Sunday, November 29, 2015


     Flares hurt my body in all sorts of ways, but one of them is through fatigue. Of course, it does not seem so horrible. Most people associate "fatigue" with "tiredness," and I did too before I experienced it myself. I thought fatigue must be the way I felt after a long day of sports and tests at school, or after my parents took me to the NC State Fair in the fall and I slept in the car during the drive home.

       The peculiar thing about fatigue is that it is totally unpredictable and overwhelming. It is more than tiredness; it is the purest exhaustion I have ever encountered. Fatigue feels like an urge to sleep mixed with an urge to be at peace mixed with feeling like I might collapse. My longest walk between classes is my B-day walk from chorus to my independent study, and I dread it immensely. Once I am at my independent study classroom, I usually ask for a pass to the library, because it is easiest to work in there. So after making the first difficult walk, I trek to the library, and I feel more like a corpse than a human by the time I sit down. I am simultaneously being essentially attacked by a swarm of teenagers who are in a rush to end the school day, which really does not help the situation at all. I was embarking upon this ridiculously strenuous journey a couple of days before Thanksgiving break, and about halfway through I felt incredibly fatigued. I wanted a bed to appear, and I wanted to take a nap and stop moving my joints for approximately ten years. My hands were shaking slightly with the pain, and I think I looked pretty awful by the time I made it to the library. My body felt like it was shutting down on me.

       The other peculiar thing about fatigue is that it often affects my relationships with people, which is unfortunate. I am genuinely too tired to talk sometimes. I am too fatigued to try to figure out what people mean, or to decipher their sarcasm, or to laugh at their jokes. I need to be able to take things at surface value, and I need people to be straightforward with me, because I simply do not have the energy to entertain their complexities. I fear that this comes across as not wanting to be around people, but that is not true. I just don't want to use up all my energy in my interactions, because I have to save a lot of it. Naturally, this is easier with some people than with others. I hate feeling like I am rationing out my energy or time, but that is just the reality of it.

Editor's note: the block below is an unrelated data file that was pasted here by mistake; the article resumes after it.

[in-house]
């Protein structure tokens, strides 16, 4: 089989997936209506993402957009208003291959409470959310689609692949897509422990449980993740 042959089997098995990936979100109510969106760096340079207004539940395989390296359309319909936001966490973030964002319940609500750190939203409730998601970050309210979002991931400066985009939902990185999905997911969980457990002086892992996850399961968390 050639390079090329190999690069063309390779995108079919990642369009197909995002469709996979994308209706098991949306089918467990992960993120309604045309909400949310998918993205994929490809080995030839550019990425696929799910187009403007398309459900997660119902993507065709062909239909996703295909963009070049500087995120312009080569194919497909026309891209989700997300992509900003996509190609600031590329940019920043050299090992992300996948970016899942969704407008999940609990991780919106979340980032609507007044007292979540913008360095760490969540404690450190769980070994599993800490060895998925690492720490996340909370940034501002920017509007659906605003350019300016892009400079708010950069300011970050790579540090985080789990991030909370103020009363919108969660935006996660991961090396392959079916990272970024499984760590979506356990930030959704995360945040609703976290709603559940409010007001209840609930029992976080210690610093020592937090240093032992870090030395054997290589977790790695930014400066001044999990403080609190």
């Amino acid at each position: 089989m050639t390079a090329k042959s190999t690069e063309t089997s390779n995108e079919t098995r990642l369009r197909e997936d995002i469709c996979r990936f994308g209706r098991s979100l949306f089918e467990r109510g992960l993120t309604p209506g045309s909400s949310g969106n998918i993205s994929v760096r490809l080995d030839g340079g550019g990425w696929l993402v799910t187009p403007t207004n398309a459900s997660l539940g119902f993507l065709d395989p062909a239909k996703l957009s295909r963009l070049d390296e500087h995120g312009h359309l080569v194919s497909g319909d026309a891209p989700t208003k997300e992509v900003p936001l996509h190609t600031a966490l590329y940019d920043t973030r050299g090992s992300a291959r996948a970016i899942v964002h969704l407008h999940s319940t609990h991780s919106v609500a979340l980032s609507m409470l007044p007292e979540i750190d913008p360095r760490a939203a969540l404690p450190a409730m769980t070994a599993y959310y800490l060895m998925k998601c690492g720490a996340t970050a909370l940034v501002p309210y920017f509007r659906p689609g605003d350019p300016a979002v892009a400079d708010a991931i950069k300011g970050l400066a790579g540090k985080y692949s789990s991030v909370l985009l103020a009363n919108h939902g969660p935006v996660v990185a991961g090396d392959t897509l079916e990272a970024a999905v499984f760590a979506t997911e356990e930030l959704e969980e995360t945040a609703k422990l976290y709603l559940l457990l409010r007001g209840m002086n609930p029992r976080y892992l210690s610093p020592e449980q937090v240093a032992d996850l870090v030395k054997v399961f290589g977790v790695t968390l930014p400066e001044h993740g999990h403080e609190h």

The worst part of the exhaustion is that it does not making sleeping any easier. I have struggled with getting to sleep and staying asleep for quite some time due to the pain in my joints. One would think that the more exhausted I am, the easier it would be to get to sleep, but somehow my body defies all of the laws of science and this is not generally true. 

     Despite the trouble fatigue is causing me, I am getting used to it. I know how to schedule myself to make the most of my time, and I am laughing about it a lot more than I am despairing about it. It's super lame to feel exhausted after walking less than a mile at Duke Gardens or after going to church, but it is what it is, and so I curl up under a blanket later in the day and laugh about how pathetic it is. I have convinced myself that watching "House" on Netflix and writing scholarship application essays is a good way to cope, but I suppose my methods are still up for debate.

     A few years ago, at the National Juvenile Arthritis Conference, I listened to a presentation given by Jeffrey Gottfurcht, the first person with rheumatoid arthritis to successfully climb Mt. Everest. As a 13-year-old dealing with the same disease, I was filled with questions. I wondered how he combatted the fatigue. Even for healthy people, that journey is extremely dangerous and unbelievably tiring. For now, high school class changes are my Mt. Everest. But with all of the advancements in RA treatment, maybe one day my Mt. Everest will be the real thing. 

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